Over the recent past, SunStone has noticed heightened discussion surrounding the use of Condition Code 42 in the context of the Medicare Post-Acute Care Transfer Policy. Here are our thoughts on the issue.
Medicare's Post-Acute Care Transfer Policy distinguishes between discharges and transfers of beneficiaries from hospitals under the inpatient prospective payment system. Medicare pays full diagnosis-related group ("DRG") payments to hospitals that discharge inpatients to their homes. In contrast, for specified DRGs, Medicare pays hospitals that transfer inpatients to certain post-acute care settings, such as a skilled nursing facility or home health care, a per diem rate for each day of the stay, not to exceed the full DRG payment for a discharge.
Condition Code 42 is intended to be used when billing an inpatient hospital claim in conjunction with patient discharge status code "06" defined as "Discharged/Transferred to Home under Care of Organized Home Health Service Organization in Anticipation of Covered Skilled Care." Hospitals are instructed to report Condition Code 42 on the claim when a patient is discharged to home for the provision of home health services, but the continuing care is "not related" to the condition or diagnosis for which the individual received inpatient hospital services. Condition Code 42 will result in the claim being paid the full DRG payment amount, rather than, subjecting the claim to the Post-Acute Care Transfer Policy reduced amount.
The question concerns the definition of "not related". There appears to be little specific authoritative discussion issued by the Centers for Medicare & Medicaid Services ("CMS") relative to the definition of "not related". Part of what makes this particularly interesting is that this is in stark contrast with the original ruling relating to Outpatient Services Treated as Inpatient (the 3-Day Payment Window) in which the definition of related non-diagnostic services was so specifically defined, i.e., an exact match for all digits between the ICD-9-CM principal diagnosis code assigned for both the preadmission services and the inpatient stay. While there is no clear definition of "not related", it is important to recognize that Medicare considers home health services to be related "when the patient is discharged from the hospital with a written plan of care for the provision of home health care services" that relate to the condition or diagnosis for which the individual received inpatient hospital services. Additionally, CMS appears to grant hospitals fairly broad latitude as to what is related as they do not define what a written plan of care for home health services must entail.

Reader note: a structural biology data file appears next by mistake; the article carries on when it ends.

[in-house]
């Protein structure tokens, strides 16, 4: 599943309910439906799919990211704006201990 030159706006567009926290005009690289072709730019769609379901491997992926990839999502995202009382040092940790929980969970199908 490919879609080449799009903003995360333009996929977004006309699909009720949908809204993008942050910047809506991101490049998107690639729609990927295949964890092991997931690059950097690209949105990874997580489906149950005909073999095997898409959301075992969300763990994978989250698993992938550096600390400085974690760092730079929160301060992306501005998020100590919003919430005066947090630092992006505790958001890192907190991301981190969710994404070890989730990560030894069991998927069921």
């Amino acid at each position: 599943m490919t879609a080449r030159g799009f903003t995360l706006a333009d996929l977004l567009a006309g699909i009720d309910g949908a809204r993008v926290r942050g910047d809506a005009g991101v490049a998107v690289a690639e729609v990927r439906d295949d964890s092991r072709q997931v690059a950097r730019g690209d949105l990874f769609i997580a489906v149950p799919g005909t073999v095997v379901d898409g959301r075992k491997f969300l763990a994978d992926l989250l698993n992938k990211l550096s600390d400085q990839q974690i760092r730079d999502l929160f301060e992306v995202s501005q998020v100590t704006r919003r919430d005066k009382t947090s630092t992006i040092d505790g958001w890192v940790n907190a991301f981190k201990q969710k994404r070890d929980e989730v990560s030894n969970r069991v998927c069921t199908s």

While some recommend comparing the principal diagnosis on the inpatient bill and home health bill to determine relatedness, it is important to recognize that CMS makes no such requirements. In fact, CMS disagrees with this method and considers it unreliable due to the variability of coding practices of the providers involved.
Due to the lack of a specific authoritative definition, and as part of SunStone's ongoing effort to be comprehensively knowledgeable and in a position to provide our clients with the best possible consulting advice, we have communicated with CMS and received the following:
The use of CC42 on 06 discharges requires the hospital to fully document the factors used for determining the continued care episode is unrelated from the admission. It is fair to conclude that the "default" assumption under the transfer policy is that the care would be related. We would not agree with a hospital adopting a firm policy of applying CC42 to any claim where continued care is not directly related to the principle diagnosis. Inpatient admission orders require a variety of complex factors regarding the severity of a patient's underlying conditions. If any of these conditions are considered to support a practitioner's decision to admit, they should be considered "related" under the post-discharge plan of care. Reviewing the principle diagnosis may be useful in reviewing the applicability of CC42, though we would not consider it definitive.
Since similar cases may involve very different specific circumstances, it would be difficult to provide precise examples of an "unrelated" condition. Ultimately, it would require a case-by-case review to determine whether the condition requiring continued care was substantially unrelated to the hospital admission.
Additionally in support of a client matter, SunStone has interacted with the Office of Inspector General ("OIG") relating to this issue and found their approach to be simple and straight-forward. In our interactions, the OIG consistently maintained that if a physician prescribes home health care services as part of the overall plan of care, then the services are related. This is particularly true when a home health episode immediately follows the inpatient stay. Said another way, they maintain that an inpatient stay is the event that triggers the need for home health care services. In our dealings with the OIG, they have indicated that the most likely scenario for home health services to be "not related" involves patients who are admitted to a hospital while under a current home health episode period. However, often the original home health care orders are amended to include care "related" to the current inpatient acute care stay.
While we certainly recognize that instances do exist where the use of Condition Code 42 is appropriate, we advise our hospital clients to exercise caution in its' use and to avoid a simple matching process , i.e., comparing diagnoses. For more information please contact Brian Barbera, Principal, or John Denniston, Senior Manager, at 717-319-4341 and 717-756-3460, or via email at email@example.com and firstname.lastname@example.org, respectively.